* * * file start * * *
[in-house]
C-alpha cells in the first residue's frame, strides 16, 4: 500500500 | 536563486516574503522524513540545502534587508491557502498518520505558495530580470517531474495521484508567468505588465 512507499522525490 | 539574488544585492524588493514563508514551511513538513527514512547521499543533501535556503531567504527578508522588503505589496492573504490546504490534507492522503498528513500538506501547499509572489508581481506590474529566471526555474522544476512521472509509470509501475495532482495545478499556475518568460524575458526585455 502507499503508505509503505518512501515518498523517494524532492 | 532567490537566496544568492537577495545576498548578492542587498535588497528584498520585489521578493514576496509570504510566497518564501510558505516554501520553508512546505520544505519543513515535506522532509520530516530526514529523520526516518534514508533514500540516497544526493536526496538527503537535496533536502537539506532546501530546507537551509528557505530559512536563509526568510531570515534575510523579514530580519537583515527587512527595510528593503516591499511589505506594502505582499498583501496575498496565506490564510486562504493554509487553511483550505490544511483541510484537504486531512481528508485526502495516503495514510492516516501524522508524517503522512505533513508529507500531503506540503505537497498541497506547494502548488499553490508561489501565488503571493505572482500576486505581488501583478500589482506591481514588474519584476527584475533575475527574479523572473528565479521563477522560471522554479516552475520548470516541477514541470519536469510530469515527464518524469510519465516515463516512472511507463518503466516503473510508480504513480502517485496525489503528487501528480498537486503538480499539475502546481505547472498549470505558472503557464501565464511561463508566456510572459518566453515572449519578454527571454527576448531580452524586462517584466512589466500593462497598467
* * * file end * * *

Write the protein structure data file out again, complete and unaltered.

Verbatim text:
[in-house]
C-alpha cells in the first residue's frame, strides 16, 4: 500500500 | 536563486516574503522524513540545502534587508491557502498518520505558495530580470517531474495521484508567468505588465 512507499522525490 | 539574488544585492524588493514563508514551511513538513527514512547521499543533501535556503531567504527578508522588503505589496492573504490546504490534507492522503498528513500538506501547499509572489508581481506590474529566471526555474522544476512521472509509470509501475495532482495545478499556475518568460524575458526585455 502507499503508505509503505518512501515518498523517494524532492 | 532567490537566496544568492537577495545576498548578492542587498535588497528584498520585489521578493514576496509570504510566497518564501510558505516554501520553508512546505520544505519543513515535506522532509520530516530526514529523520526516518534514508533514500540516497544526493536526496538527503537535496533536502537539506532546501530546507537551509528557505530559512536563509526568510531570515534575510523579514530580519537583515527587512527595510528593503516591499511589505506594502505582499498583501496575498496565506490564510486562504493554509487553511483550505490544511483541510484537504486531512481528508485526502495516503495514510492516516501524522508524517503522512505533513508529507500531503506540503505537497498541497506547494502548488499553490508561489501565488503571493505572482500576486505581488501583478500589482506591481514588474519584476527584475533575475527574479523572473528565479521563477522560471522554479516552475520548470516541477514541470519536469510530469515527464518524469510519465516515463516512472511507463518503466516503473510508480504513480502517485496525489503528487501528480498537486503538480499539475502546481505547472498549470505558472503557464501565464511561463508566456510572459518566453515572449519578454527571454527576448531580452524586462517584466512589466500593462497598467